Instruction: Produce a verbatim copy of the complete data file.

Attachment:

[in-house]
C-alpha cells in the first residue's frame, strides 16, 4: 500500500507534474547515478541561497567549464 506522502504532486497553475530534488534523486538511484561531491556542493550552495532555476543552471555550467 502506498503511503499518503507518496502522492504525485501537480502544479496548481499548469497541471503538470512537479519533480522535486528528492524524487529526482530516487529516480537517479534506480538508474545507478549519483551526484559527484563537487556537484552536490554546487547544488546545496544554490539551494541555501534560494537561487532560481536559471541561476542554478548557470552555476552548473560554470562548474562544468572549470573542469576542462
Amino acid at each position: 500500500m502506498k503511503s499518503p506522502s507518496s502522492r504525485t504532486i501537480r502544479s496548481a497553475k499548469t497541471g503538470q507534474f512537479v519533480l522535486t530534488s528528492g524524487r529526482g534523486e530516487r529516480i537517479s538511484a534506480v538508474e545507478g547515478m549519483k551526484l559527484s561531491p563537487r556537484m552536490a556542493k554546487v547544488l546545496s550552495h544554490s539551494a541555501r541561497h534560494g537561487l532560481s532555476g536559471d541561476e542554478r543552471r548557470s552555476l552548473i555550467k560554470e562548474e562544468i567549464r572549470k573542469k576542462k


[in-house]
C-alpha cells in the first residue's frame, strides 16, 4: 500500500507534474547515478541561497567549464 506522502504532486497553475530534488534523486538511484561531491556542493550552495532555476543552471555550467 502506498503511503499518503507518496502522492504525485501537480502544479496548481499548469497541471503538470512537479519533480522535486528528492524524487529526482530516487529516480537517479534506480538508474545507478549519483551526484559527484563537487556537484552536490554546487547544488546545496544554490539551494541555501534560494537561487532560481536559471541561476542554478548557470552555476552548473560554470562548474562544468572549470573542469576542462
Amino acid at each position: 500500500m502506498k503511503s499518503p506522502s507518496s502522492r504525485t504532486i501537480r502544479s496548481a497553475k499548469t497541471g503538470q507534474f512537479v519533480l522535486t530534488s528528492g524524487r529526482g534523486e530516487r529516480i537517479s538511484a534506480v538508474e545507478g547515478m549519483k551526484l559527484s561531491p563537487r556537484m552536490a556542493k554546487v547544488l546545496s550552495h544554490s539551494a541555501r541561497h534560494g537561487l532560481s532555476g536559471d541561476e542554478r543552471r548557470s552555476l552548473i555550467k560554470e562548474e562544468i567549464r572549470k573542469k576542462k